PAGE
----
The feed gas ran through that cooler on a separate circuit. The propane pressure reduced in four stages — each time some of it boiled quickly, which was known as a flash. The flash cooled the feed gas like evaporating sweat cools the body. Because each flash was at a lower pressure, the propane had a lower boiling point, chilling the feed gas in stages to minus 40C.
The propane gas from each flash flowed back to the compressor through a knockout drum to repeat the cycle. The knockout drum removed any remnant propane liquid that could damage the compressor.
Eighteen days after first LNG production — and with the eyes of the world on the project — the fourth knockout drum failed.
It was a major catastrophe. The compressor was damaged and production at Gorgon ground to an expensive halt for more than three months.
Day of disaster
What happened that day is sourced from documents at the Department of Mines and Petroleum, the safety regulator for the LNG plant, obtained through freedom of information.
Compared with much of the Gorgon plant a knockout drum is a straightforward piece of equipment. Liquid propane settles to the bottom to drain away and the gas flows out the top to the compressor. For a knockout drum to work the liquid level cannot rise too high.
On the second day of LNG production, March 8, there was a high level of liquid in the fourth knockout drum and vibration in the propane compressor. It was a sign of the trouble to come.
On March 20, train 1 was shut down because of problems with a gas turbine generator.
The next day, Chevron’s LNG carrier Asia Excellence sailed from Barrow Island escorted by tugs spraying their fire hoses. Amid the media attention there was no mention that LNG production had stopped. According to an industry source, very little of the LNG the Asia Excellence carried that day had been produced by the Gorgon plant.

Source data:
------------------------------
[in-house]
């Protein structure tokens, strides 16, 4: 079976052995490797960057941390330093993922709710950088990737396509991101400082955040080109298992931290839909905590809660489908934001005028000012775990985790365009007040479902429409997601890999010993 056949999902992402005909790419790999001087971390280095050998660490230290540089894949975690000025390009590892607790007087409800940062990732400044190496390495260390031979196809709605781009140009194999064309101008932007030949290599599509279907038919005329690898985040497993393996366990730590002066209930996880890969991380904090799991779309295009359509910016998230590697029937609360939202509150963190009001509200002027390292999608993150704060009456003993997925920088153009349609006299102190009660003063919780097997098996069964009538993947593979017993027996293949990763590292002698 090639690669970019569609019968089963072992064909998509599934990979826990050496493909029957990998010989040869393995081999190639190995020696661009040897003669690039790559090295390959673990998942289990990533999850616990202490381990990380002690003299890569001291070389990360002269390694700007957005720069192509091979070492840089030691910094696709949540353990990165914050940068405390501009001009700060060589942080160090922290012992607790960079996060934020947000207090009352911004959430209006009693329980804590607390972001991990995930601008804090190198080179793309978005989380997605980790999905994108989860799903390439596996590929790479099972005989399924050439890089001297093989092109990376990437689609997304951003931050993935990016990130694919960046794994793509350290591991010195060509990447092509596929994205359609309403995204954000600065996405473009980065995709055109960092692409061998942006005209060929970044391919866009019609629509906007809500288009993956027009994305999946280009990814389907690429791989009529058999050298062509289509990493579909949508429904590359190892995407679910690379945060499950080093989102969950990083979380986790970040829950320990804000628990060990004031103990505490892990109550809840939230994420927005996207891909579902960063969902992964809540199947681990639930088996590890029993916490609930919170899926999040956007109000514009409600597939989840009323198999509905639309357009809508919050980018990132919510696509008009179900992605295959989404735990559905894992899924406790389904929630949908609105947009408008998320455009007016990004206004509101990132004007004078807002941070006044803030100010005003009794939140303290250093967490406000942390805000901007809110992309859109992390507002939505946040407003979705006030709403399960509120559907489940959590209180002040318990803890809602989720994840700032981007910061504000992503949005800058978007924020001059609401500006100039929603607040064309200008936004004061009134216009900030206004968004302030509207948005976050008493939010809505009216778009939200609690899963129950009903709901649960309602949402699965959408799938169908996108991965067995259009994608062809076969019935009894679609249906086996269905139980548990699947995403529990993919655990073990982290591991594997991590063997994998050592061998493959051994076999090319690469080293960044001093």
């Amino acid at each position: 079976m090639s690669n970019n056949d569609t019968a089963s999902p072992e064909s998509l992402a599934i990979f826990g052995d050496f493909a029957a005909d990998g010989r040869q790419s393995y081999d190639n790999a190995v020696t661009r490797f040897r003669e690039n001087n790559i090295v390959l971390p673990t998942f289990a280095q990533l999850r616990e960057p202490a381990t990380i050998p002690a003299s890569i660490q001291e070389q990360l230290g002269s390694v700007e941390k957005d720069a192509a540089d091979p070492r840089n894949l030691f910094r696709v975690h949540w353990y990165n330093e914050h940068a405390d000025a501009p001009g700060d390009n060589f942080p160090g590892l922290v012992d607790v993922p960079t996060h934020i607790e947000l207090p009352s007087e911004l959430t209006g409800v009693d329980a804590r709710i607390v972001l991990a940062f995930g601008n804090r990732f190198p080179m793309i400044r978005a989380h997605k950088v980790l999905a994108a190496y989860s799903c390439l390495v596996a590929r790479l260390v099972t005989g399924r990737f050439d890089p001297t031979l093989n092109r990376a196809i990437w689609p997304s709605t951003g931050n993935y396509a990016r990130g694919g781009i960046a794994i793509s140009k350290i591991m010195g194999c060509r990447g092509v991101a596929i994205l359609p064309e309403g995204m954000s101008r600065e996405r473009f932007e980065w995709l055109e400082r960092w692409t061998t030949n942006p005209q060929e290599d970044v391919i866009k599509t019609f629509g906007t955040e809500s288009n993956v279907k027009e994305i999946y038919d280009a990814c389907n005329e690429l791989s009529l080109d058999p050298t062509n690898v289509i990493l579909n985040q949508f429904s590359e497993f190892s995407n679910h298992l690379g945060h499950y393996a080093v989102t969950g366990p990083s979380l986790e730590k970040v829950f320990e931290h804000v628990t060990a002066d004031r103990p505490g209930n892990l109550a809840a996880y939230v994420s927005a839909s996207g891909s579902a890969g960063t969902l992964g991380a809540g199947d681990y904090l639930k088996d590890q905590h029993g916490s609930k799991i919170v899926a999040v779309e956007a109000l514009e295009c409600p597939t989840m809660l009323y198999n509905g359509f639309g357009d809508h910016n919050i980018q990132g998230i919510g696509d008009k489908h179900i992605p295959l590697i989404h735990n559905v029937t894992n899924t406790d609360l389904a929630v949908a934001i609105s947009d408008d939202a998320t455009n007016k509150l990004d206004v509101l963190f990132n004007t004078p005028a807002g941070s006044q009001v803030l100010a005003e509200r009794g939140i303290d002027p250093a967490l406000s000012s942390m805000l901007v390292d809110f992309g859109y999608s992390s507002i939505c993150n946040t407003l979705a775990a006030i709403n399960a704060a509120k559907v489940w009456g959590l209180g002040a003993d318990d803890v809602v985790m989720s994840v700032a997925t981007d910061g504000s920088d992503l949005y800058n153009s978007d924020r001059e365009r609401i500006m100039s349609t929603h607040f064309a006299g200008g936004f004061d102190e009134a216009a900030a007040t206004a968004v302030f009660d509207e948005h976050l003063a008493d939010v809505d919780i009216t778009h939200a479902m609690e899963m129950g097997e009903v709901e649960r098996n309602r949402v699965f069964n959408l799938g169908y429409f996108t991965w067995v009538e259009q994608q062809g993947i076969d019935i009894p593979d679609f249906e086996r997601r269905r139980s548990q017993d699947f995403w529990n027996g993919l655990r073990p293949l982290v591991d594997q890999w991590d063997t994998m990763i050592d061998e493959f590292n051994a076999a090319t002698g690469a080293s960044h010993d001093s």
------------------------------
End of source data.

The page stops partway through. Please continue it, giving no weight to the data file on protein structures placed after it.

The plant was restarted on March 25. Things again went wrong, this time at the propane refrigeration circuit.
The propane compressor vibrated so much it tripped — an automatic shutdown to protect the equipment. Again, liquid levels in the fourth knockout drum were high, and liquid propane surged into the compressor. The knockout drum was significantly damaged.
DMP described it as a “catastrophic breakdown of the propane refrigeration circuit.” Chevron made no statement and the incident was first revealed by WestBusiness on April 1.
The Gorgon operator’s description was more subdued than the regulator. Chevron said in a statement on April 7: “Based on initial findings, the repair work is of a routine nature and all the necessary equipment and material is available on site.”
As part of the apparently routine work, the propane compressor was flown out of Perth for repairs aboard the world’s biggest plane, the Antonov AN-225, on May 17. The necessary material was on site because Chevron was scavenging parts from trains 2 and 3 to repair train 1.
In early July, more than three months after the incident, Gorgon’s second cargo of LNG left on the Marib Spirit. In that time Chevron had not reported the incident to the DMP.
The regulator and operator of the LNG plant met on August 8 to discuss the propane refrigerant circuit incident.
As recorded by DMP in a file note, Chevron laid out “what didn’t work” leading up to the incident. It was a lengthy list.
Perhaps the most serious was the failure of the stop-work authority that gives any worker the responsibility and authority to stop a task they believe is unsafe.
Another problem was the hazard and operability review, or HAZOP, where engineers and operating personnel brainstorm to identify possible hazards that are then addressed with changes to design or procedures. DMP in the file note of its meeting with Chevron stated: “Start-ups and shutdowns poses significant risk to a process plant and ... HAZOP of this stage is very important”.
The HAZOP for the propane refrigeration circuit did not cover the start-up of the equipment. Had it done so it may have identified a further issue.
The procedures for operating the propane cooler required the operator to know the pressure at the inlet of the propane compressor, but no such indication existed.
Other issues Chevron identified included workers starting up the plant having an “unclear line of management oversight” and “inadequate technical resources to back up operations”.
When contacted by WestBusiness for comment on the incident, DMP director of dangerous goods and petroleum safety Ross Stidolph said the department was satisfied that Chevron had identified the root causes, completed remedial actions and implemented additional controls to minimise future risk.
A Chevron spokeswoman said Chevron had notified the regulator as required, measures were taken to ensure the safety of personnel and the company had applied lessons learnt to the start-ups of trains 2 and 3.
Gorgon started producing LNG from its third and final train two weeks ago.
Main image: Three Gorgon LNG trains on Barrow Island. Source: Chevron Australia Pty Ltd.